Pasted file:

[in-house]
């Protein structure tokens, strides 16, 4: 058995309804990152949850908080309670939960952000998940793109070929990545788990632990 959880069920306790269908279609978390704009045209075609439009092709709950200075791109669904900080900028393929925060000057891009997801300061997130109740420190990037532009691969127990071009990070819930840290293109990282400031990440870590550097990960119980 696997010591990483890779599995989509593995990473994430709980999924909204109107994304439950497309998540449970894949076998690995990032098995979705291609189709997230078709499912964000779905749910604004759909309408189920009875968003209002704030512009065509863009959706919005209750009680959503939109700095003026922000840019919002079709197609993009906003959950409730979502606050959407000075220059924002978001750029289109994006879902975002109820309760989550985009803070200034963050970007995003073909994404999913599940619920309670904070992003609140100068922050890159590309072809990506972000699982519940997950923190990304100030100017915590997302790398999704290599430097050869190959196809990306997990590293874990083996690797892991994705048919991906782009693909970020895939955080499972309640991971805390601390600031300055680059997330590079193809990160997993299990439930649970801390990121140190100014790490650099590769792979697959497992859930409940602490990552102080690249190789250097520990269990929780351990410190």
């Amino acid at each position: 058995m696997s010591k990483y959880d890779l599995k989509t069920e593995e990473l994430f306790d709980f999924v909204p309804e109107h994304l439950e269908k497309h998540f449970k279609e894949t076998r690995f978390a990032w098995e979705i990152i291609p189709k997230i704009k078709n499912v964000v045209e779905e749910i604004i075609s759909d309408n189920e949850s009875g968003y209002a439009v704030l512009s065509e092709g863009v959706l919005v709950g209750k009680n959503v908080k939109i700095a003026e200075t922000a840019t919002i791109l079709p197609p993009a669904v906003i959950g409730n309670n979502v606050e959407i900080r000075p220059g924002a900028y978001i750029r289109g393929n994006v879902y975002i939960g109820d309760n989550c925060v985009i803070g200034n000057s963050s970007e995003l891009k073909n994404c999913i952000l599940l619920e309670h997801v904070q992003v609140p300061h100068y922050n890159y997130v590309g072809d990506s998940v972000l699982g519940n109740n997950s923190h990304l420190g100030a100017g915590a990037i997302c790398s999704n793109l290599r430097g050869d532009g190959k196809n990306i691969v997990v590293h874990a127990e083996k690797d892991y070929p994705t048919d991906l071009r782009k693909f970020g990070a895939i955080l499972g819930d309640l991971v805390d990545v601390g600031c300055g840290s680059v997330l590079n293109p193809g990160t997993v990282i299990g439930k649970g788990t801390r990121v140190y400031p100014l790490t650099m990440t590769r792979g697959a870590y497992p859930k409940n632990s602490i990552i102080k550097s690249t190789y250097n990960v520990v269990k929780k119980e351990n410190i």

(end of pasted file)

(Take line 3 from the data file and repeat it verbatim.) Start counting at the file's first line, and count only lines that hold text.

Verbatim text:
């Amino acid at each position: 058995m696997s010591k990483y959880d890779l599995k989509t069920e593995e990473l994430f306790d709980f999924v909204p309804e109107h994304l439950e269908k497309h998540f449970k279609e894949t076998r690995f978390a990032w098995e979705i990152i291609p189709k997230i704009k078709n499912v964000v045209e779905e749910i604004i075609s759909d309408n189920e949850s009875g968003y209002a439009v704030l512009s065509e092709g863009v959706l919005v709950g209750k009680n959503v908080k939109i700095a003026e200075t922000a840019t919002i791109l079709p197609p993009a669904v906003i959950g409730n309670n979502v606050e959407i900080r000075p220059g924002a900028y978001i750029r289109g393929n994006v879902y975002i939960g109820d309760n989550c925060v985009i803070g200034n000057s963050s970007e995003l891009k073909n994404c999913i952000l599940l619920e309670h997801v904070q992003v609140p300061h100068y922050n890159y997130v590309g072809d990506s998940v972000l699982g519940n109740n997950s923190h990304l420190g100030a100017g915590a990037i997302c790398s999704n793109l290599r430097g050869d532009g190959k196809n990306i691969v997990v590293h874990a127990e083996k690797d892991y070929p994705t048919d991906l071009r782009k693909f970020g990070a895939i955080l499972g819930d309640l991971v805390d990545v601390g600031c300055g840290s680059v997330l590079n293109p193809g990160t997993v990282i299990g439930k649970g788990t801390r990121v140190y400031p100014l790490t650099m990440t590769r792979g697959a870590y497992p859930k409940n632990s602490i990552i102080k550097s690249t190789y250097n990960v520990v269990k929780k119980e351990n410190i």